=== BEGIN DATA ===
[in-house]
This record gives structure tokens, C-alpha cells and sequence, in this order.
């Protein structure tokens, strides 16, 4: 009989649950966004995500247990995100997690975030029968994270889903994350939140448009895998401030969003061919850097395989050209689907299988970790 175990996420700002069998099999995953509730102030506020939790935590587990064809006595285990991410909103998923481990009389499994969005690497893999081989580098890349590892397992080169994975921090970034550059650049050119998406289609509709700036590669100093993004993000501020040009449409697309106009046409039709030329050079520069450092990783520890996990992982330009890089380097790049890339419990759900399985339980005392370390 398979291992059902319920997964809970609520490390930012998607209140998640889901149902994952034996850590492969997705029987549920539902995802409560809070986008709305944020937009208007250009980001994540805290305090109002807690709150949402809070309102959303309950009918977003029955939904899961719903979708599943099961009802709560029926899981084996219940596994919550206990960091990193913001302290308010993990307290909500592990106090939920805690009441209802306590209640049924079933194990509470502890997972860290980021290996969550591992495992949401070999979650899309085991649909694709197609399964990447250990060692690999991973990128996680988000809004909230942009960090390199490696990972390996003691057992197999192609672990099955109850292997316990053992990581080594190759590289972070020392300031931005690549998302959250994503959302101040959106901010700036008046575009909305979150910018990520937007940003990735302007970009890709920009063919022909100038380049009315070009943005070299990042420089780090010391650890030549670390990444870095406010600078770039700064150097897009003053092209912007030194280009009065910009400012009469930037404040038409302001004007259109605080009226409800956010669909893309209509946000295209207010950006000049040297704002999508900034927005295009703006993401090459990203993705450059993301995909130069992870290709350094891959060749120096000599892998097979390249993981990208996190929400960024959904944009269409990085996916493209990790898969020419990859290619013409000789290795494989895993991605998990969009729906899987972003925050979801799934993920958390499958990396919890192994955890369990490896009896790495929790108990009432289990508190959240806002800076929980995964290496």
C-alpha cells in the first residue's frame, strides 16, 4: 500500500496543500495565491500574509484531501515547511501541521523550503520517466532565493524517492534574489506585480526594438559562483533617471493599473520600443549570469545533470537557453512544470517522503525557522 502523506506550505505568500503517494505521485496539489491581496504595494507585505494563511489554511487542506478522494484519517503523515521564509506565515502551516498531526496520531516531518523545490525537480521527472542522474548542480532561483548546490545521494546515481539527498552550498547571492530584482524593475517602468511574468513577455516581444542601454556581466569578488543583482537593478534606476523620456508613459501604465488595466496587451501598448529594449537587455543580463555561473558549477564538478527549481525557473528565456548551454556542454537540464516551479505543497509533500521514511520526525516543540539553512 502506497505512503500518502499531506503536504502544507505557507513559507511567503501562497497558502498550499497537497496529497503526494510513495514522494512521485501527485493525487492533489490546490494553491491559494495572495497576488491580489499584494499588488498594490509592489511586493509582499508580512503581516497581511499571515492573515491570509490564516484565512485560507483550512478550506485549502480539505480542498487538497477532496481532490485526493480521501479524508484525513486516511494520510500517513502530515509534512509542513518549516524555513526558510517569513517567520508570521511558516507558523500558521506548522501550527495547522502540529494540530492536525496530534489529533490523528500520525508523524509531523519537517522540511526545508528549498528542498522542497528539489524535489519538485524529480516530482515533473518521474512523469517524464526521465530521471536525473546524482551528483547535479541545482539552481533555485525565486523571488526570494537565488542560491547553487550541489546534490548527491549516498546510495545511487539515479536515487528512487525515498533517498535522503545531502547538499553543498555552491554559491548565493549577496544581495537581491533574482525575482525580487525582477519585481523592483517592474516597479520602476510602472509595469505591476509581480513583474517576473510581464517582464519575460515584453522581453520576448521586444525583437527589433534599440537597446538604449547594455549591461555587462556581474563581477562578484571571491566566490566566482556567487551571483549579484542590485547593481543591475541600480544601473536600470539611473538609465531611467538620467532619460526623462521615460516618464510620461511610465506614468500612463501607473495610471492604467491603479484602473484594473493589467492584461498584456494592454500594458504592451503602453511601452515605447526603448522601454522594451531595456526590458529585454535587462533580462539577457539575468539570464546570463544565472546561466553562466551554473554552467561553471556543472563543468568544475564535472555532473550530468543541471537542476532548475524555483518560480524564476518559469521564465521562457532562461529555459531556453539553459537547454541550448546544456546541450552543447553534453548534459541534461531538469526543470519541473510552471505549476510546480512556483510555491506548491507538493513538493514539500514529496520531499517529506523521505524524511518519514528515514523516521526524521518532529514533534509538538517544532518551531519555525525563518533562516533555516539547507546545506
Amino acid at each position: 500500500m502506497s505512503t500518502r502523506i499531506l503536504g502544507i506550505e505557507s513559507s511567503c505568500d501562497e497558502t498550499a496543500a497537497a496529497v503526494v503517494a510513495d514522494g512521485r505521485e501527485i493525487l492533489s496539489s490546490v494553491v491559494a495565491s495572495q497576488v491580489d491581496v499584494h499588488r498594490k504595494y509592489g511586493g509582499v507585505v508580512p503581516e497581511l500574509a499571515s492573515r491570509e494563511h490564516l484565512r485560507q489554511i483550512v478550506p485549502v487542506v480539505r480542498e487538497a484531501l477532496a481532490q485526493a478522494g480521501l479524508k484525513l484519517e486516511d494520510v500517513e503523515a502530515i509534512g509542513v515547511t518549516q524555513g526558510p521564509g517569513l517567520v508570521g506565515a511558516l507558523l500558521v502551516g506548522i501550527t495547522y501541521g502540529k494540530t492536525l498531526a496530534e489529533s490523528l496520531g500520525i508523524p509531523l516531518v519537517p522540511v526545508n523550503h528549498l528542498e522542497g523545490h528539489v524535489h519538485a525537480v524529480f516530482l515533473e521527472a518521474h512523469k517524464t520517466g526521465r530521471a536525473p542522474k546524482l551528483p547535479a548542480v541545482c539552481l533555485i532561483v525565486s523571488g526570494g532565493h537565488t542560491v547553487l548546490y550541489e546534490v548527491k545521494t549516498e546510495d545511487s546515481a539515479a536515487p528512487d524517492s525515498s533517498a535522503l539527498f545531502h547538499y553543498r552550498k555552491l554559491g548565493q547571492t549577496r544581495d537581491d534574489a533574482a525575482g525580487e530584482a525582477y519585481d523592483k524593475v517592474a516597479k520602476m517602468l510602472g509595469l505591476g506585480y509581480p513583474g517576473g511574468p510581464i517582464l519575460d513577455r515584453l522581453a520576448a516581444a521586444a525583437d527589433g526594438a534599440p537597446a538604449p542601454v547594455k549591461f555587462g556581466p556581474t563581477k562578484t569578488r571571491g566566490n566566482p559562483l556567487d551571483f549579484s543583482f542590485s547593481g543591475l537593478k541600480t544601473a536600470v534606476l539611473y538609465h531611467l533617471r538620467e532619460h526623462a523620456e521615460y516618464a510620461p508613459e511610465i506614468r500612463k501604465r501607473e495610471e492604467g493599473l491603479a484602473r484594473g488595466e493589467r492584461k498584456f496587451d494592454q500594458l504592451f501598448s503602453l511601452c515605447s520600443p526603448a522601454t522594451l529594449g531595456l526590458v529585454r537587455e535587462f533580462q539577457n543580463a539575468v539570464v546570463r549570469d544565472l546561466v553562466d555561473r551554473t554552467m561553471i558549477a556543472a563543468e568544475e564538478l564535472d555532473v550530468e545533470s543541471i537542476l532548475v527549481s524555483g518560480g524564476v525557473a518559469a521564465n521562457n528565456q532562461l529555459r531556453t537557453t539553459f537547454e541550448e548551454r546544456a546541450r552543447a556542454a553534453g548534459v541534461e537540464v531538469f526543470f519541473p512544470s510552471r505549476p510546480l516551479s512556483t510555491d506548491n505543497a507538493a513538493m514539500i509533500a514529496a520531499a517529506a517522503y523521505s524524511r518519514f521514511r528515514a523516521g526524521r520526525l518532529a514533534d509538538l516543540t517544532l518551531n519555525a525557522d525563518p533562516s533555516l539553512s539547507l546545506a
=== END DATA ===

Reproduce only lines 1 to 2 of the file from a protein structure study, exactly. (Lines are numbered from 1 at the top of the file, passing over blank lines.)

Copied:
[in-house]
This record gives structure tokens, C-alpha cells and sequence, in this order.